Even as he slowed, reluctantly opening the passenger door and nodding at the outworlder, the little voice that had spoken so convincingly of picking up a driving partner suddenly turned sour, grumbling a low warning that the smart thing to do was to keep on driving. He chalked the feeling up to his usual disdain for Tellureans. Odd, smelly creatures, annoying as a dripping faucet in the dead of night.
“Oh, I thank you, human, from the very depths of my ho’ndiss,” the alien said congenially as he climbed unsteadily into the passenger cubicle. “I shall sing a tiklaa in your honor.”
“Don’t trouble yourself. Really,” the driver said, and meant it. Tellureans were widely known as the worst singers in the galaxy. They could make rocks cover their ears.
“Oh, but I must,” the Tellurean replied. “His Great Beneficence Razhdha-ka will never forgive me for slighting you.”
So, he closed his eyes — but for the unblinking third one in the middle of his sky-blue forehead — and raised his hands, palms extended to the north.
This was not the magnetic north, mind you, where a compass points, but to true north. Tellureans could always find true north, no matter what planet they inhabited. How remained a complete mystery. Not even the Tellureans could explain it.
At any rate, Tellureans believed true north to be more or less the direction of Razhdha-ka’s heavenly troika of transcendence — or whatever the hell superdimensional conveyance his high-mightiness purportedly puttered around in. As the hitchhiker opened his mouth wide to sing, the driver plopped a hand firmly upon the alien’s shoulder. It felt squishy.
“Far be it from me to get on Razhdha-ka’s bad side,” he said, “but aren’t you forgetting something?”
For a half tic the Tellurean looked confused. Then his eyes, all three, flashed in understanding. “Forgive me, human,” he said as he reached deep into his robe and extracted a green thermoplastic plate. Tapping it gently against the reader at the scooter’s center dashboard, it leaped from his hand, suspending itself in space a centimeter from the console.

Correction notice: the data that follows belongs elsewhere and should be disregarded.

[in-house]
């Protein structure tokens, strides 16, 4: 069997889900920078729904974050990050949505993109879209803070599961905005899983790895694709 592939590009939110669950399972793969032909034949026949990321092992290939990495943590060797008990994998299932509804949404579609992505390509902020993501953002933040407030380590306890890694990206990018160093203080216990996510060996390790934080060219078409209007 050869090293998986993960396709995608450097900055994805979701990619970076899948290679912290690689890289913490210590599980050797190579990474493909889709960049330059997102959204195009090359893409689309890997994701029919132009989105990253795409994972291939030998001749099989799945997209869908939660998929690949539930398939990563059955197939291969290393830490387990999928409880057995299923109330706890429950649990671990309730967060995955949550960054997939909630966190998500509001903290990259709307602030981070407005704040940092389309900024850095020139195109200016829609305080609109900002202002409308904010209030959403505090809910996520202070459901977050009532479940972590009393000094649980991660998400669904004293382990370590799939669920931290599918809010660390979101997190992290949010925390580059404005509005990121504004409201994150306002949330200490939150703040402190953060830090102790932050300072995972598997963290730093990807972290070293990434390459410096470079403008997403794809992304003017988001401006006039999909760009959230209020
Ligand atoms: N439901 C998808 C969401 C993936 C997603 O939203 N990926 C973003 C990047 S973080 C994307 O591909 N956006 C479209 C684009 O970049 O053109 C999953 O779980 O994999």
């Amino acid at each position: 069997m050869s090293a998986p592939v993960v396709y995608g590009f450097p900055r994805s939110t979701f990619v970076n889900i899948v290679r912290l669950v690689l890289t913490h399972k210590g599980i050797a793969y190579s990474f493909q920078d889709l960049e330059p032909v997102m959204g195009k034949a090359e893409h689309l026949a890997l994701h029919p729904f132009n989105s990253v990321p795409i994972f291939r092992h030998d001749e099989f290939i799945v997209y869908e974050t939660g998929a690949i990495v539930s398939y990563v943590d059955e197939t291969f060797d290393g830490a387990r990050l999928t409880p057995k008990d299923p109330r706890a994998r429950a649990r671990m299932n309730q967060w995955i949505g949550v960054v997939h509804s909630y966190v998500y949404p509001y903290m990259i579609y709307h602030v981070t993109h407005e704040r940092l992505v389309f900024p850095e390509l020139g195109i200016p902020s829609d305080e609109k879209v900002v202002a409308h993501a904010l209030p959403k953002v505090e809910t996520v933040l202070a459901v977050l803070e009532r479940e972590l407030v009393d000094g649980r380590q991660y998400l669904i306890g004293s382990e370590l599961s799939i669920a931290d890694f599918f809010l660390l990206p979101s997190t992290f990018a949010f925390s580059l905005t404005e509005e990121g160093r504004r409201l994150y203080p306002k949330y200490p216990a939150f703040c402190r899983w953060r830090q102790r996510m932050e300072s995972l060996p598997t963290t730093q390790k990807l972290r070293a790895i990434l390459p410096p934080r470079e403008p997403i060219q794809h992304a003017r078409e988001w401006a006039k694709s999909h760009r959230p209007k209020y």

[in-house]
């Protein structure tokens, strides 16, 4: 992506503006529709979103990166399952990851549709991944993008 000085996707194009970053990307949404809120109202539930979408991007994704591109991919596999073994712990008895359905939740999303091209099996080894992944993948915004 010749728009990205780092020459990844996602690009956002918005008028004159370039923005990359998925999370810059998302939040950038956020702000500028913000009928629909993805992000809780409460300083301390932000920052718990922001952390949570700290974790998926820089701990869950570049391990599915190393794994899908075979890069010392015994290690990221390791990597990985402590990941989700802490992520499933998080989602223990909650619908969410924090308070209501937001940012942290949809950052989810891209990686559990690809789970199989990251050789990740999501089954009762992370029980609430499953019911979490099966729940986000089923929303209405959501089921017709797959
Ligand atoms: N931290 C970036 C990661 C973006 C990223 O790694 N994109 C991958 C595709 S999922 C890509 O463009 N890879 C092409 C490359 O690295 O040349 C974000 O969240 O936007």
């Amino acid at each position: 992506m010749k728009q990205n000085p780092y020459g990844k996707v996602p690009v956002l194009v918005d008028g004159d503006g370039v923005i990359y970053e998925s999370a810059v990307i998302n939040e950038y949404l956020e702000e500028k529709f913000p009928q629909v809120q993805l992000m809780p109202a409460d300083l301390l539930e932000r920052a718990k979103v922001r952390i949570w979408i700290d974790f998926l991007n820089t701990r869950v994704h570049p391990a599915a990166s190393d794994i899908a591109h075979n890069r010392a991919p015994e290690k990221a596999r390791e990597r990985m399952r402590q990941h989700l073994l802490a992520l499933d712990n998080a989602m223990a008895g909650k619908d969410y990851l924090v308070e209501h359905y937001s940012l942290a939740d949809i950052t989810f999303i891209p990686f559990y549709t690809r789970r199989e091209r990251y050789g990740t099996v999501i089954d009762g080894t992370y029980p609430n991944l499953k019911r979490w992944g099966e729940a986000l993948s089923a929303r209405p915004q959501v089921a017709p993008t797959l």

There was a static crackle, and then a voice buzzed, female. A grainy holographic image effervesced into the open space above the dash. “DMV” she said unenthusiastically. “State the nature of your com.”
The driver placed both hands on the wheel, wrapping his fingers tightly around the cracked, Lucite grips. He took in a deep breath. Here goes nothing.
“This is Citizen 49-A-726JP, first name Franklin, last name Williamson, en route from D1 to D17,” he said. “Travel Authorization 44-78-2158-07-31, aboard DMV-SC1701-C, offering transport of xenomorph, Tellurean. Sending data file now.”
“Hold for authentication,” the woman said, disappearing off-camera. A long pause, too long, with only a few hushed words here and there to indicate the data transfer hadn’t been disconnected. He listened carefully, just able to make out two, maybe three DMV wonks in low-key debate with each other. He froze, his heart tingling with adrenaline. So soon?
No, he decided. Not possible. He had rented the scooter easily enough, the ID configuration going through with no hiccups whatsoever. He looked at the Tellurean. Maybe there was something fishy about the alien’s data file. A forgery, perhaps. Lots of those lately, after Central Command’s decision to increase the restrictions against outworlders.
But then he distinctly heard someone say “doughnut,” and heaved a sigh of relief. Yeah, the glory of working for the DMV.
After a moment, the woman returned. “Passenger cleared for transport. Do not discuss religion, baked goods, or sports, otherwise have a nice day.”
“I thank you most sincerely,” the Tellurean replied, yanking his card from the dash and returning it to the folds of his robe, which bore a glittery, quasi-paisley pattern thoroughly unpleasant to human eyes.
“Whatever,” said the DMV rep.
As Frank tilted the superconductor forward and pulled back onto the fare, the Tellurean turned towards him, smiling a goofy, toothless smile, his face like a squid posing for its prom picture.